…and so we reach the final movement of this year’s danse macabre.
It was a bit skeletal as far as content went, but my real purpose was to see if I still had it in me to stick to a daily schedule, even if only for a month. I apparently do, though I have no idea what I’ll do with this knowledge.
For now, I’m going to kick back and enjoy today’s dark celebration.
Though the role was silent and didn’t offer much in the way of facial expression, Christopher Lee’s turn as the bandage-clad revenant in Hammer’s The Mummy is an all-time favorite of mine. Lee’s lean but towering frame combined with skilled physical acting to perfectly portray the shambling menace of an undead powerhouse.
And those eyes! Dear lord, those eyes — capable of expressing the depths of rage, sorrow, and pain despite an otherwise silent and still visage. I can see why Lee wanted to get away from this type of plodding monster role, but I’m glad he took this one on.
While love the entire pantheon of old school fight flick archetypes, I have a particular soft spot for the Invisible Man.
Perhaps it’s because he’s more sci-fi than horror, a tragic example of science gone wrong that prefigured so many of the characters which inhabited the superhero comics I read as a kid.
Or maybe I just dig the stylishly creepy aesthetics of his signature combo of full-face bandages and dark glasses.
In any case, the concept always made for an interesting on-screen spectacle combining the celluloid wizardry of the process shot with an assortment of wire-based practical effects that were old hat back when Euripides was a tyke.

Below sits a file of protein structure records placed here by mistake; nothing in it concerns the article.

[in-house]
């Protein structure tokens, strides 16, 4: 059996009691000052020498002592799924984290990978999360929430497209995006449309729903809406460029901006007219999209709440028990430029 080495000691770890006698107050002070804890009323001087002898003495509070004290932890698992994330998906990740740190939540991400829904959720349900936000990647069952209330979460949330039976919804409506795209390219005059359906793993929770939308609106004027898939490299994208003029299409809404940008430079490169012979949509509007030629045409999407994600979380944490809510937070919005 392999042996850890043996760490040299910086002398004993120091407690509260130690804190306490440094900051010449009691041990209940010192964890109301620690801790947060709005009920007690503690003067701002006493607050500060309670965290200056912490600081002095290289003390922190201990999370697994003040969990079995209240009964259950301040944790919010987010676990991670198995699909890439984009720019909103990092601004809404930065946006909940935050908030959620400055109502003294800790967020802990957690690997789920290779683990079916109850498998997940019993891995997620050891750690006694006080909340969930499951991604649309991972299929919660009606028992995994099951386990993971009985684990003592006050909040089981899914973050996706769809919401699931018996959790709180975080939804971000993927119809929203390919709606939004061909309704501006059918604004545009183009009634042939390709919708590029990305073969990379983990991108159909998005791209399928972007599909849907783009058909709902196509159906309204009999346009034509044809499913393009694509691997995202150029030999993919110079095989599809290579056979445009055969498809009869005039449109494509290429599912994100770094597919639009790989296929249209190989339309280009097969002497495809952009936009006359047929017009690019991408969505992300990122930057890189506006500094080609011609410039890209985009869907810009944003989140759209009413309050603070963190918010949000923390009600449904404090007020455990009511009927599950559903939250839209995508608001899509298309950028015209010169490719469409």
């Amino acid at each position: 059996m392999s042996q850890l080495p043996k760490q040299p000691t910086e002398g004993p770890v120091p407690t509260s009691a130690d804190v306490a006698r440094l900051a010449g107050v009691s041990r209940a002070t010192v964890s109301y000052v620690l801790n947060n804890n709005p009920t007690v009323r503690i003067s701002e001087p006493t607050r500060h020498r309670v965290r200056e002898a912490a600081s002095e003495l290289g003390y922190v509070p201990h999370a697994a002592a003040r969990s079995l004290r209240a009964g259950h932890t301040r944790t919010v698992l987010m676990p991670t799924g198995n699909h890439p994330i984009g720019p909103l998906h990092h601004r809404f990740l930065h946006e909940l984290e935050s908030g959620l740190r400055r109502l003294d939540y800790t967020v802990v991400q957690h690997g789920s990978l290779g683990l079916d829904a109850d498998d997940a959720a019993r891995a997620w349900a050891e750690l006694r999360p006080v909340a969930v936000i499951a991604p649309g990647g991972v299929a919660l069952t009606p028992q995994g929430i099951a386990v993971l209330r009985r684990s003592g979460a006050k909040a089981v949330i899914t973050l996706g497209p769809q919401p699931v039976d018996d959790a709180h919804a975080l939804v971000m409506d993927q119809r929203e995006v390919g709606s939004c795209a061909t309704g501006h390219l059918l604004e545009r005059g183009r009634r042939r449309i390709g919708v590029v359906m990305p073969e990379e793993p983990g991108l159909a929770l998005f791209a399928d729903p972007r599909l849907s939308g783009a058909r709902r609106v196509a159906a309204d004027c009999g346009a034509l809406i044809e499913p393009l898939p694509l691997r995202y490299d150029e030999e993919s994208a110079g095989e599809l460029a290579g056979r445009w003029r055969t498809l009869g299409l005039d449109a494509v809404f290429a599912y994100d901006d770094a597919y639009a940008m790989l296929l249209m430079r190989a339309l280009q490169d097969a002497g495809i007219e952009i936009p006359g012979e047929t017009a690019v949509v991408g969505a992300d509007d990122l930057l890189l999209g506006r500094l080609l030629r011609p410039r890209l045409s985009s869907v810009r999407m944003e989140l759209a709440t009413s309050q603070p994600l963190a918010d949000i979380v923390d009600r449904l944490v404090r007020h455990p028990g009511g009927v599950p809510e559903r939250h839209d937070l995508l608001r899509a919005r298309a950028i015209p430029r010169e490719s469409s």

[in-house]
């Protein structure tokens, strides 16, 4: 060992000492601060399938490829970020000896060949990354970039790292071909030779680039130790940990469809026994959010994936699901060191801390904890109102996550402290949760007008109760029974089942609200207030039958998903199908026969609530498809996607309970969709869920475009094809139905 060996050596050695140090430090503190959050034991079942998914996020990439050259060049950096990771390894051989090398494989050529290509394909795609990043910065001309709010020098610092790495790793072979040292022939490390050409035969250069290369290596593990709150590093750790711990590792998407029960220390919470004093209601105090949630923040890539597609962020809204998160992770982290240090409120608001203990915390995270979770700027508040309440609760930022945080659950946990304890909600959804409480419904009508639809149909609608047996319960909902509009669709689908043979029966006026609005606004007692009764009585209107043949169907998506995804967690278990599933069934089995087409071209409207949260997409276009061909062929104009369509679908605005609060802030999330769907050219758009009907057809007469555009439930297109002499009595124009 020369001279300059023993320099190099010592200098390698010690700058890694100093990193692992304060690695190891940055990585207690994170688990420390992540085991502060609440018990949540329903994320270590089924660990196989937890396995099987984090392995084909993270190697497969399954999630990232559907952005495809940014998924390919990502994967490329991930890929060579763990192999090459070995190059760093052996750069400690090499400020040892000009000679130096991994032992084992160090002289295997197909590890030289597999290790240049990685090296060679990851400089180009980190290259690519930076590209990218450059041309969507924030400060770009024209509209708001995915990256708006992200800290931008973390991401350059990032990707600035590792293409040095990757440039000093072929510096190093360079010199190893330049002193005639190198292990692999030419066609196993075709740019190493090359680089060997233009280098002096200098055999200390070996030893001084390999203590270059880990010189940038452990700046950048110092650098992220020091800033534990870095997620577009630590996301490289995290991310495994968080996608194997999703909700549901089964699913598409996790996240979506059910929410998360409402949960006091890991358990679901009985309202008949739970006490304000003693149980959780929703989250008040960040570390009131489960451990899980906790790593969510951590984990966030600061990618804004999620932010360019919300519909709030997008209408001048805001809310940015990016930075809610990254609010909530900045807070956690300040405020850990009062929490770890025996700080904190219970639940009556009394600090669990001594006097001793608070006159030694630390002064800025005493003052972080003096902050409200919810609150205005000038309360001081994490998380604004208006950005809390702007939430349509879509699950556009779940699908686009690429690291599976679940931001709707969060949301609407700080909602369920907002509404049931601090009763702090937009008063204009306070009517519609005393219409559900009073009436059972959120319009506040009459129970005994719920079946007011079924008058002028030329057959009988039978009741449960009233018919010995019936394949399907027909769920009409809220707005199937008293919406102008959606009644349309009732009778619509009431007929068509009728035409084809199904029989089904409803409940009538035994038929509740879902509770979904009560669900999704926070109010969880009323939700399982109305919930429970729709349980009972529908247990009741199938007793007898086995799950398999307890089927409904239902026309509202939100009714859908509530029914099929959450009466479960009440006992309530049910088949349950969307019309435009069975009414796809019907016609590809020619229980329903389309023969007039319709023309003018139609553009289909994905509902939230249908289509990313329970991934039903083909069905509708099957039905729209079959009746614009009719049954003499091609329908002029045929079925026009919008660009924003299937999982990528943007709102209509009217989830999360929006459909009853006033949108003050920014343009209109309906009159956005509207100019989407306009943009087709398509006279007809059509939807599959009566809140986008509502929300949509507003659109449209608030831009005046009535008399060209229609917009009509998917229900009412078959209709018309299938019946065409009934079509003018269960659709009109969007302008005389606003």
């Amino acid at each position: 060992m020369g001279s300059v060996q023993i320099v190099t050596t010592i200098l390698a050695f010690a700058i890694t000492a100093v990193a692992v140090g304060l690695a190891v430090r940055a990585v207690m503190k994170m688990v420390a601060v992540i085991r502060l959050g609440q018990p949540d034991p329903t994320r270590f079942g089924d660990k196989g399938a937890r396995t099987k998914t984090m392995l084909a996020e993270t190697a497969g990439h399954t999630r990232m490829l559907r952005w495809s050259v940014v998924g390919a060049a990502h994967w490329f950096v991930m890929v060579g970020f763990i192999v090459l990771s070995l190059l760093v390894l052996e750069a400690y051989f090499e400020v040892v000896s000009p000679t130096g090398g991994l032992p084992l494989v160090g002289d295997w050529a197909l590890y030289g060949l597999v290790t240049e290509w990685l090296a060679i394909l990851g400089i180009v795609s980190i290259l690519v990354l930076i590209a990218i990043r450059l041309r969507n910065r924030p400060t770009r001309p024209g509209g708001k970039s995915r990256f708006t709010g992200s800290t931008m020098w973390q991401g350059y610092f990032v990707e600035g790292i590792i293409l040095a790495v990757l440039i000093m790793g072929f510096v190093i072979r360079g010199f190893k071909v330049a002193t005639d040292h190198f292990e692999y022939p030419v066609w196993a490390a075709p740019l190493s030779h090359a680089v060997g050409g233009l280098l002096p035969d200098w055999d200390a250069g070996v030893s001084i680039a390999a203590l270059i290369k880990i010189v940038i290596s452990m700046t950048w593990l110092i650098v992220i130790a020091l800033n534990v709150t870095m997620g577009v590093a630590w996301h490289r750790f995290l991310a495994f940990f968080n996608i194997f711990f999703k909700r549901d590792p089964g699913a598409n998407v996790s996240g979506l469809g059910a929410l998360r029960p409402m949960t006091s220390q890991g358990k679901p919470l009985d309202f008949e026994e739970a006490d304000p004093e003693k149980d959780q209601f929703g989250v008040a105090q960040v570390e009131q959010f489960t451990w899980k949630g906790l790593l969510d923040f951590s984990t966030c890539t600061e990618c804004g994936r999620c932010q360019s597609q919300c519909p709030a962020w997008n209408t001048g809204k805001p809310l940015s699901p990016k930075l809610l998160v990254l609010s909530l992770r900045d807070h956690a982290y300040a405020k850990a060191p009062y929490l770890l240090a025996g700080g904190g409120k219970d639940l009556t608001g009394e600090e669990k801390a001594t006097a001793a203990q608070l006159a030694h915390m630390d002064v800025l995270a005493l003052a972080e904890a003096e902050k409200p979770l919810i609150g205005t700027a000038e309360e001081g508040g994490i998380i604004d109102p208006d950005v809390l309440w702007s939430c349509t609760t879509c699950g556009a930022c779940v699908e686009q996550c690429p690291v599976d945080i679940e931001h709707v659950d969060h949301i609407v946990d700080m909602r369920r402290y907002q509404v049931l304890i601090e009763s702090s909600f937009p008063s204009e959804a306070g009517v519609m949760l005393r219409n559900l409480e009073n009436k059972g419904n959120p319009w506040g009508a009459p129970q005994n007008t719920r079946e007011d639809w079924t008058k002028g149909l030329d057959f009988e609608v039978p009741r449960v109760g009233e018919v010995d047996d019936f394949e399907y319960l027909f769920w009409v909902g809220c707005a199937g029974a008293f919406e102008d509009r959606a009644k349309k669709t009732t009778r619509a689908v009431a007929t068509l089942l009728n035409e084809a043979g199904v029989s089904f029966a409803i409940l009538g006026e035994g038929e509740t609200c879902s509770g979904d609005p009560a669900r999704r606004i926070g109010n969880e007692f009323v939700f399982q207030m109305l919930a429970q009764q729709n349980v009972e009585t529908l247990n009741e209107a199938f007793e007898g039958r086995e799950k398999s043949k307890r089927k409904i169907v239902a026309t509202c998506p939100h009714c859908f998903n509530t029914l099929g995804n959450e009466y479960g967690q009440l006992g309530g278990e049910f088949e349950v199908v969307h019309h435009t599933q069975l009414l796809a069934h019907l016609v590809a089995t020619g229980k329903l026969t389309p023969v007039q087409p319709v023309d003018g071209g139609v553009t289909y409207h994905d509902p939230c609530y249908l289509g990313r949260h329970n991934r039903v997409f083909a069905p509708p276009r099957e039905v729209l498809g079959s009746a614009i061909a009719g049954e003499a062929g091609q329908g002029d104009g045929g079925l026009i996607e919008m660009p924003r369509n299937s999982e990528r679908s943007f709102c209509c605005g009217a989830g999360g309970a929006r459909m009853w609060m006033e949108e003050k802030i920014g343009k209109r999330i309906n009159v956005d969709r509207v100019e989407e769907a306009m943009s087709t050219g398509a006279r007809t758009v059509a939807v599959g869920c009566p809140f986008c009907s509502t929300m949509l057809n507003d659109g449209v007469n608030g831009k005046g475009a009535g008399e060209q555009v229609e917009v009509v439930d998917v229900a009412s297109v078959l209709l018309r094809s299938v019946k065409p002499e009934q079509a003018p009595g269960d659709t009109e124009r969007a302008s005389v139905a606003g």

Even the absurd bits — where a supposedly naked individual somehow leaves boot tracks, or fight sequences and the requisite unwrapping scenes which suggest that the transparent terror has six-foot-long arms — are endearing to me as part of the overall package.
Whether played as a tragic figure, comedic foil, see-through superspy, or Ben Murphy sporting a bedazzled denim jacket, I’ll always make time to watch some Invisible Man or Woman strut their stuff.
Poor misbegotten creature. He only crawled out of his lair to catch a Guided By Voices show and maybe hit up that new barcade down the block for some craft brews and Ms. Pac-Man.
Little did he realize that he would be attacked by a mob who thought Monster was the best R.E.M. album, and did not care that he had seen the band perform at State Theatre in Kalamazoo — with The Three O’Clock as openers — on the Fables of the Reconstruction tour.
His last thoughts were of his collection of antique bowler hats, and regretted he had not worn the crimson one with the white satin band more often.
Gosh, I hate when I’m forced to spend the night in an old dark house and a decorative skull (which just happens to be in the room) falls on top of a small animal (which also just happens to be in the room), which then proceeds to strut and squawk around where only I can see it, thus making my roommates doubt my sanity until the creature indulges in a dramatic outburst and we all shout “A G-G-G-G-GHOST!” and get jammed up trying to squeeze through the door at once.
The Legend of Hell House was a lurid, trashy rehash of The Haunting aimed at the jaded audiences of the early Seventies, but its sense of dread-heavy atmosphere is a thing of hair-raising wonder. That’s the reason why it has become a spooky season staple for me, despite the foreknowledge that I will be rolling my eyes when the final act comes around.